I have often been caricatured in Turkish dress seated upon cushions, and surrounded by cats so familiar that they did not hesitate to climb upon my shoulders and even upon my head. The caricature is truth slightly exaggerated, and I must own that all my life I have been as fond of animals in general and of cats in particular as any brahmin or old maid. The great Byron always trotted a menagerie round with him, even when travelling, and he caused to be erected, in the park of Newstead Abbey, a monument to his faithful Newfoundland dog Boatswain, with an inscription in verse of his own inditing. I cannot be accused of imitation in the matter of our common liking for dogs, for that love manifested itself in me at an age when I was yet ignorant of the alphabet.
A clever man being at this time engaged in preparing a “History of Animals of Letters,” I jot down these notes in which he may find, so far as my own animals are concerned, trustworthy information.
The earliest remembrance of this sort that I have goes back to the time of my arrival in Paris from Tarbes. I was then three years old, so that it is difficult to credit the statement made by Mirecourt and Vapereau, who affirm that I “proved but an indifferent pupil” in my native town. Home-sickness of a violence that no one would credit a child with being capable of experiencing, fell upon me. I spoke our local dialect only, and people who talked French “were not mine own people.” I would wake in the middle of the night and inquire whether we were not soon to start on our return to our own land.
No dainty tempted me, no toy could amuse me. Drums and trumpets equally failed to relieve my gloom. Among the objects and beings I regretted figured a dog called Cagnotte, whom it had been found impossible to bring with us. His absence told on me to such an extent that one morning, having first chucked out of the window my little tin soldiers, my German village with its painted houses, and my bright red fiddle, I was about to take the same road to return as speedily as possible to Tarbes, the Gascons, and Cagnotte. I was grabbed by the jacket in the nick of time, and Josephine, my nurse, had the happy thought to tell me that Cagnotte, tired of waiting for us, was coming that very day by the stage-coach. Children accept the improbable with artless faith; nothing strikes them as impossible; only, they must not be deceived, for there is no impairing the fixity of a settled idea in their brains. I kept asking, every fifteen minutes, whether Cagnotte had not yet come. To quiet me, Josephine bought on the Pont-Neuf a little dog not unlike the Tarbes specimen. I did not feel sure of its identity, but I was told that travelling changed dogs very much. I was satisfied with the explanation and accepted the Pont-Neuf dog as being the authentic Cagnotte. He was very gentle, very amiable, and very well behaved. He would lick my cheeks, and indeed his tongue was not above licking also the slices of bread and butter cut for my afternoon tea. We lived on the best of terms with each other.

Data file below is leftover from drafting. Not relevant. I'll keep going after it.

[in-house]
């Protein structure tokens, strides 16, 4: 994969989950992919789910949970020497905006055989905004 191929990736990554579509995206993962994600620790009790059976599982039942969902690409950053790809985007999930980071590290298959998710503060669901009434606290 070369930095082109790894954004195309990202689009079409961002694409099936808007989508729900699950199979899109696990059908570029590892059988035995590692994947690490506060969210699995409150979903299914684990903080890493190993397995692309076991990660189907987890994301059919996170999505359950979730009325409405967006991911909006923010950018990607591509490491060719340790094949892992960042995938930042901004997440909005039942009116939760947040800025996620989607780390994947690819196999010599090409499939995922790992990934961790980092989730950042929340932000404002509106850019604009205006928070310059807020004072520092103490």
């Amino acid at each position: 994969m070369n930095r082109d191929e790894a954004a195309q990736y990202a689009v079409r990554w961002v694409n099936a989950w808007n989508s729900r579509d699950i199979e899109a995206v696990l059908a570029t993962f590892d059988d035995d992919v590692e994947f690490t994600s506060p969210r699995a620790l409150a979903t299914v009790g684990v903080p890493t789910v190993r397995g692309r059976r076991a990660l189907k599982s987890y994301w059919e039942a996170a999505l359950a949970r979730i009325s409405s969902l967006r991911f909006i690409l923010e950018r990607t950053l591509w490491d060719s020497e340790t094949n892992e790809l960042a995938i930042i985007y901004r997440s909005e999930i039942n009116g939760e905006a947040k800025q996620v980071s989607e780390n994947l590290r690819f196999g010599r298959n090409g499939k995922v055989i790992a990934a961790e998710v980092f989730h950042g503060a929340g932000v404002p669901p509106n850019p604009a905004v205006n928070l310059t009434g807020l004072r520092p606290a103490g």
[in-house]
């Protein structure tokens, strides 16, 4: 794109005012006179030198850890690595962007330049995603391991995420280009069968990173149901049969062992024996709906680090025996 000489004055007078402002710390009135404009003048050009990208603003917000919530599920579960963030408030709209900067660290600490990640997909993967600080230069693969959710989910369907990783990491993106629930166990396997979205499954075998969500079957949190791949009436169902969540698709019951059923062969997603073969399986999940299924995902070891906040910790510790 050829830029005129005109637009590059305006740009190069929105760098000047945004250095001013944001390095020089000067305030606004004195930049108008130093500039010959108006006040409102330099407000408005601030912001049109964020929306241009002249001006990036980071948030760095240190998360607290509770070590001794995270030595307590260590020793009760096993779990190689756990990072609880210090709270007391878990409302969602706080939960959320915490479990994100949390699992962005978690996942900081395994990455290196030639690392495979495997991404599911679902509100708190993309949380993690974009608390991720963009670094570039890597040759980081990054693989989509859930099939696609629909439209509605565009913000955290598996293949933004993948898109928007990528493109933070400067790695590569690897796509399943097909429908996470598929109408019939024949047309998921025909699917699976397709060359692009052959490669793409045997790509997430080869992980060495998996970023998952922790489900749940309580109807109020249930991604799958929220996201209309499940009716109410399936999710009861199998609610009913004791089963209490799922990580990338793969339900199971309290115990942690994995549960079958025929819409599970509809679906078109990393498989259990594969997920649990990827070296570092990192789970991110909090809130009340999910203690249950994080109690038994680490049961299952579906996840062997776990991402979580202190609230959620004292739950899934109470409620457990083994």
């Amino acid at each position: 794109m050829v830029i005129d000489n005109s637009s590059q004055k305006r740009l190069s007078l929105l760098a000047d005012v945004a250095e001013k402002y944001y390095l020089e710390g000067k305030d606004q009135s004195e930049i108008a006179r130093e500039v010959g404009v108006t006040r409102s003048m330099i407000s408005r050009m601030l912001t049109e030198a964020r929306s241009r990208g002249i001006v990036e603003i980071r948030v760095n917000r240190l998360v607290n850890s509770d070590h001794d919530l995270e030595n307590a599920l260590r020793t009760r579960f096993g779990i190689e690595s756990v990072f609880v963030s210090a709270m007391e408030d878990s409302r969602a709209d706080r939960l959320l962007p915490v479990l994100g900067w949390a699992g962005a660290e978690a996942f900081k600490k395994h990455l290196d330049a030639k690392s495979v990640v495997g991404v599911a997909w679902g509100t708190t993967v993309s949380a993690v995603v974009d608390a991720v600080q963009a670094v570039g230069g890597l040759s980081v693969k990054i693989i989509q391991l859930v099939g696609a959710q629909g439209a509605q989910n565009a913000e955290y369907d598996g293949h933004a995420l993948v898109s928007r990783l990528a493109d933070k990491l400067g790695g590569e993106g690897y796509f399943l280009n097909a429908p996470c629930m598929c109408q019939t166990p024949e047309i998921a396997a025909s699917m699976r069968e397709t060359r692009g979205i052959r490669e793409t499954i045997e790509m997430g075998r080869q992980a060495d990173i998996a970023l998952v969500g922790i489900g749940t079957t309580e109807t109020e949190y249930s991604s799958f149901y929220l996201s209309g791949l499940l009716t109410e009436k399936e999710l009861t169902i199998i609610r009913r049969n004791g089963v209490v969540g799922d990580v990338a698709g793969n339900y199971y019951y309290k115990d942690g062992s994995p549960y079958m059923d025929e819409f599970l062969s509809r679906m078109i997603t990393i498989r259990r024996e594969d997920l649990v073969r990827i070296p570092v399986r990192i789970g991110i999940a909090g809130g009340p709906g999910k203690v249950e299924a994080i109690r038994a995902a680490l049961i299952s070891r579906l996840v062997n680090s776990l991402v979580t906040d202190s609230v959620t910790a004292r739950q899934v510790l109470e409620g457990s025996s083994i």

Presently, however, the supposed Cagnotte became sad, troubled, and his movements lost their freedom. He found it difficult to curl himself up, lost his jolly agility, breathed hard and could not eat. One day, while caressing him, I felt a seam that ran down his stomach, which was much swelled and very tight. I called my nurse. She came, took a pair of scissors cut the thread, and Cagnotte, freed of a sort of overcoat made of curled lambskin, in which he had been tricked out by the Pont-Neuf dealers to make him look like a poodle, appeared in all the wretched guise and ugliness of a street cur, a worthless mongrel....